Sense the Culture at Senseless by Alex Young

Rome and Javed of Senseless - photograph by Alex Young

Rome and Javed of Senseless - photograph by Alex Young

"It's a barbershop vibe," Javed said of his Pittsburgh-based clothing store, Senseless. He owns and operates Senseless with his equal, younger brother Rome. An attention to community adds to the store's curated shopping experience.

The last time I was at Senseless, Linwood, a local hip-hop artist, stopped in with his crew to chop it up with Javed, who is also a figure in the 'Burgh's rap community. Moments later, Rome's Tidal music account displayed on the TV in the back of the shop next to Kermit the Frog's Supreme portrait, ill beats from Kendrick Lamar's new "The Heart Part 4" played to fresh ears. We talked about Kendrick sending shots at Drake, stopping the Canadian's momentum.

Senseless' atmosphere works for streetwear consumers and as a spot to hang out with people who can relate to each other. "People like us, people that respect things," Javed said.

Shelf at Senseless

Shelf at Senseless

Additionally, vintage apparel and premium brands, like Guess, Jordan, and Supreme, attract informed shoppers. Casual run-ins with creative modern mavericks, shop talk about sub-culture heroes like vintage wear miners Round Two, and overall appreciation for popular media and entertainment makes Senseless a destination for youth in the Steel City.

Taste with clothes and taste with music go hand in hand. Pop culture, bro.
— Javed

Natives of the Hill District, 22-year-old Javed and 20-year-old Rome began pushing their stylish tastes with sneakers. Throughout their teenage years, they sold retro Jordans on eBay and Instagram. Their online inventory made Javed and Rome relevant clothing vendors, and their interests in hip-hop from the '90s and early 2000s made their clothing selection much more refined.

The brothers had the idea for a brick and mortar store in the late spring of 2016. Authenticity features as Senseless' best asset to complement their clothing collection.

"We aren't in it to make money. We are just trying to change the culture and bring something different to Pittsburgh," Rome said. "That money shit is going to come and go. We want the connections, knowing people around the city," Javed continued.

People who frequent or follow Senseless become familiar with a local network of like-minded people. Javed introduced me to some members of his Serene rap collective when songs from Retrorosser and Jet hit in the background during our initial interview. The store's Instagram account features various photos of proud buyers of hip clothing. The photos clearly identify Senseless' youthful target market.

"You gotta understand the market and create a melting pot for other artists," Javed said.

Another way how Senseless capitalizes off the young market is with their prices. "If you don't shop with us you don't have any sense," Javed said. "No store in the city can beat our prices for what we offer." Don't be senseless and buy thousand dollar Yeezys from other consignment stores in the 'Burgh when you could get them from Senseless for a few hundred. "We don't want to play with anybody's money," Rome said.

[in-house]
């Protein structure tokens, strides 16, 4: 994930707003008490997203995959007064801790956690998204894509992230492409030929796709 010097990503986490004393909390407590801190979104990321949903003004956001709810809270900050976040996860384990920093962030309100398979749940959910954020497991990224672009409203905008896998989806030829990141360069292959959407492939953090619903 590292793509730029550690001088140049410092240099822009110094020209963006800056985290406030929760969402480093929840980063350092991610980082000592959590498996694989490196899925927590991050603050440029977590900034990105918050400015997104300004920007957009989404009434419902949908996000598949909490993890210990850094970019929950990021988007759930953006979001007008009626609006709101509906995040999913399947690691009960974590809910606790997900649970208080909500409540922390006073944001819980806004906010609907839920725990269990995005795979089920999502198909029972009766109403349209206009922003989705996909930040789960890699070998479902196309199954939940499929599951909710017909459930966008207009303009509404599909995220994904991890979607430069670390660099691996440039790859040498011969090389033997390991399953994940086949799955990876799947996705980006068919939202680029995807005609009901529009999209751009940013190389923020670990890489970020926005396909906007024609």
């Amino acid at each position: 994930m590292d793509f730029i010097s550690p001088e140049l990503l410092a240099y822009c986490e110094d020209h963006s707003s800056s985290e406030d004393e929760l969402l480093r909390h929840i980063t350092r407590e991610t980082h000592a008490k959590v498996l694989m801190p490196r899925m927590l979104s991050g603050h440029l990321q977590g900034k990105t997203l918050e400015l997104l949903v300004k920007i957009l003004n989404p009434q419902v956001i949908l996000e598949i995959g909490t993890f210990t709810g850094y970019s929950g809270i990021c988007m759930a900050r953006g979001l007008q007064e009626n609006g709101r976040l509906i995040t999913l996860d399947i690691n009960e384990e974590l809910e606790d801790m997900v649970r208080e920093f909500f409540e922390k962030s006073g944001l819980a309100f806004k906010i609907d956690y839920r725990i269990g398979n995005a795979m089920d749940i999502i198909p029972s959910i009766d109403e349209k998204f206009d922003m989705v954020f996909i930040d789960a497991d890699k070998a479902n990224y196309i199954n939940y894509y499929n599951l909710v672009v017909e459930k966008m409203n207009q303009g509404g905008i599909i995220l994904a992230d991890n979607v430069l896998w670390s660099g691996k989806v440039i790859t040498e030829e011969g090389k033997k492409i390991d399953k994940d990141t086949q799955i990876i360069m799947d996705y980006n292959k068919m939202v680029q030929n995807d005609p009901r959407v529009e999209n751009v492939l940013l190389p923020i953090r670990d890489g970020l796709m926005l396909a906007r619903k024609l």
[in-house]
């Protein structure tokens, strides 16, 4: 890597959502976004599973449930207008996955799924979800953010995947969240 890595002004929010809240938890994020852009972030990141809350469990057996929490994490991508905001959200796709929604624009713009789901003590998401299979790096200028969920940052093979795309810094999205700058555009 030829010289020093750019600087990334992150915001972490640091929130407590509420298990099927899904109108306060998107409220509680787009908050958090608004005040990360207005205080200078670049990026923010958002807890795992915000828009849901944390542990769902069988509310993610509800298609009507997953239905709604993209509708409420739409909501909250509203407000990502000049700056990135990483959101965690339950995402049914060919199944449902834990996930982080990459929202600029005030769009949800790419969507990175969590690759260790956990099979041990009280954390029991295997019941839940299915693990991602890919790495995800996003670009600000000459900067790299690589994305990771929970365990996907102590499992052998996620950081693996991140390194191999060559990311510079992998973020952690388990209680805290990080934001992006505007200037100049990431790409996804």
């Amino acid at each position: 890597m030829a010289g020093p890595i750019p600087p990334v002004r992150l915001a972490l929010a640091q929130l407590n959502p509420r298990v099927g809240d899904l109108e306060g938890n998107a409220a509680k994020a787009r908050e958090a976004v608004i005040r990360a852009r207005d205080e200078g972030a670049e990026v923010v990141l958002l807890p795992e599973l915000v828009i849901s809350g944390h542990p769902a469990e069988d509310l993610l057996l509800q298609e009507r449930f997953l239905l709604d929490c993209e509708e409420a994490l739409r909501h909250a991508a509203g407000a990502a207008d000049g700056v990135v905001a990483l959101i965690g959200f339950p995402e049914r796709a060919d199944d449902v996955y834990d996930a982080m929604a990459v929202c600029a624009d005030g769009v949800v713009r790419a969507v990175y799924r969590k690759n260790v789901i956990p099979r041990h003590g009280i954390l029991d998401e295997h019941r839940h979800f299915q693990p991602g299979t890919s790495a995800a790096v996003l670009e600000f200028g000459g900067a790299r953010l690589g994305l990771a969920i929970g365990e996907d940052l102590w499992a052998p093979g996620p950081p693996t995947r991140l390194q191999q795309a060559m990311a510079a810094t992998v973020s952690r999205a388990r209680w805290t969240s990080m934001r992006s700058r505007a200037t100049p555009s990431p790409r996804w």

While Javed and Rome conduct smart business sense, they are role models for young black minds in the city because they prove to individuals that "we can own shit," Javed said. By owning their own business, they advance the mindsets of "normal niggas our age who come through the store and just think we work here."                  

Although the boys find a sustainable business at their North Side location, they are looking to move the Senseless storefront to areas like Downtown, East Liberty, or the South Side. They want to attract larger foot traffic and have a larger space to host events that would complement the future Senseless Records.

For now, Javed and Rome can hang their hats on creating an atmosphere that connects people with real appreciations for popular culture. "Everybody looking for Senseless," Javed said.


901 Western Avenue

Pittsburgh, PA 15233



An Appropriate Place to Discuss Sneakers by Alex Young

Curated by Sean Beauford

Curated by Sean Beauford

There is cultural significance in sneakers. Beyond wearing a shoe for comfort and function, some people wear certain brands and silhouettes because they symbolize a popular adoration for sports, music, creativity, and style. Some people have accomplished great achievements in their shoes that the footwear itself becomes historical in-line with the person's legend. Heroes like athletes Allen Iverson and Michael Jordan, musical talents like Pharrell Williams and Kanye West, as well as genius Steve Jobs all triumphed in their Reebok, Jordan, adidas, Nike, and New Balance sneakers respectively. Factors such as these, along with special colorways and limited collaborations with exemplary design houses, make many sneakers attractive to wear and valuable to collect.